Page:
HALLOWEEN 2018 movie poster | ©2018 Universal Pictures

HALLOWEEN 2018 movie poster | ©2018 Universal Pictures

Rating: R
Stars: Jamie Lee Curtis, Judy Greer, Andi Matichak, James Jude Courtney, Haluk Bilginer, Will Patton, Toby Huss, Rhian Rees, Jefferson Hall, Virginia Gardner, Dylan Arnold, Miles Robbins, Drew Scheid, Jibrail Nantambu
Writers: Jeff Fradley & Danny McBride & David Gordon Green, based on characters created by John Carpenter & Debra Hill
Director: David Gordon Green
Distributor: Universal Pictures
Release Date: October 19, 2018

A middle-aged woman speaks up about a man who committed violence against her decades ago, because she thinks the public may be endangered. It’s not so much that the people in power don’t believe her, it’s that they think her concerns are irrelevant.

No, this isn’t a story about current events, but rather the backbone of the new HALLOWEEN. The filmmakers obviously had no way of knowing exactly how timely their movie would be at the date of its release. However, it will certainly provide a measure of catharsis to a section of the audience, including some who may not be customary horror viewers.

The new HALLOWEEN is a direct sequel to the 1978 original. The script quickly makes clear that we should ignore all the other HALLOWEEN follow-ups and remakes as “rumors.” Onscreen as in the real world, forty years have passed. And this is one of the things that makes the new HALLOWEEN so interesting and satisfying.

Most slasher movies have characters who either have no idea what to do when faced with a psychotic, hard-to-stop killer, or else all of their wisdom is gleaned from watching horror movies. In this HALLOWEEN, Jamie Lee Curtis is back as Laurie Strode, still traumatized from her previous encounter with masked Michael Myers (James Jude Courtney for most of this film, Nick Castle – the original 1978 Michael Myers – for one scene) forty years earlier, when he murdered several of her friends and did his best to kill her. With the help of the late Dr. Loomis (the late Donald Pleasence, heard in an audio recording here), Laurie escaped. Michael was subsequently caught and has been locked in a mental institution for four decades, but that hasn’t stopped Laurie from imagining that he might somehow get out. To understate the case, Laurie is prepared for that possibility.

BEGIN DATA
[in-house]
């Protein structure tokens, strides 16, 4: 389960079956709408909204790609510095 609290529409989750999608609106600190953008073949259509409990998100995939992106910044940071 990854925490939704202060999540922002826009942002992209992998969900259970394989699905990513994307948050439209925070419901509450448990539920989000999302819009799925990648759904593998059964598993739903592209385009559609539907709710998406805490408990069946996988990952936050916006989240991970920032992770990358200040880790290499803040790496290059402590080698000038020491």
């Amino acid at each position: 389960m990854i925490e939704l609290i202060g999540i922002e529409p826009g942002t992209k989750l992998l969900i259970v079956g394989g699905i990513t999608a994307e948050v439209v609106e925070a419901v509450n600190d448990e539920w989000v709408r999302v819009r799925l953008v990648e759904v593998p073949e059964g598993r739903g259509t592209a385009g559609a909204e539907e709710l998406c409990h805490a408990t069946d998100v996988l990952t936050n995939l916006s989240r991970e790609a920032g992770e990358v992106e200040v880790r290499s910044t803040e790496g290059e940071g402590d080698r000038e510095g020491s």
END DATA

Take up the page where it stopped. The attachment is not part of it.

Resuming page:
Laurie’s now-grown daughter Karen (Judy Greer) thinks that Laurie has ruined her own life, and almost ruined Karen’s, with her PTSD. Karen’s husband Ray (Toby Huss) is loyal to his wife’s point of view, but their high school honors student daughter Allyson (Andi Matichak) has sympathy for her grandmother. And then, the night before Halloween, Michael Myers escapes.

There is plenty of Michael stalking and killing people before HALLOWEEN gets around to the inevitable confrontation. Director David Gordon Green approaches all of this with a mixture of suspense and humor. The jokes are never at the expense of the victims; death is a serious business here. Still, we are primed for what will happen when Michael and Laurie finally confront one another – it’s hard not to be, since several other characters are obsessed with this.

Green and his fellow screenwriters Jeff Fradley & Danny McBride, work in a number of homages to John Carpenter’s original HALLOWEEN without ever winking at the audience. They allow us to easily like Laurie’s family, while still having immense sympathy for Laurie herself. Curtis gives a performance that is committed as it gets, unafraid to be distraught and broken at moments, but yet finding a spine of steel – and charming warmth in a friendly one on one scene with her granddaughter. Matichak is wholly persuasive, Greer and Huss are a lot of fun as a double act, and Haluk Bilginer is intriguing as Dr. Sartain, who took over the Myers case after Loomis passed away. Actor Courtney and the storyline give us a sense of Michael Myers as a conscious predator, ever observant, a force that ties events together.

The score by Cody Carpenter, John Carpenter, and Daniel A. Davies uses suggestions from the original, while still having its own brooding, pulsing identity.

There’s a key moment in the new HALLOWEEN that pays tribute to the first film. To put it in the least spoiler-ish terms possible, something that we might expect to see in a specific shot is not there. The press screening audience cheered. And although this is not the climax, that’s the point at which you feel a sense of triumph, for the film, for its makers, and (if you’re viewing this HALLOWEEN from a certain perspective) maybe for a few other things as well.

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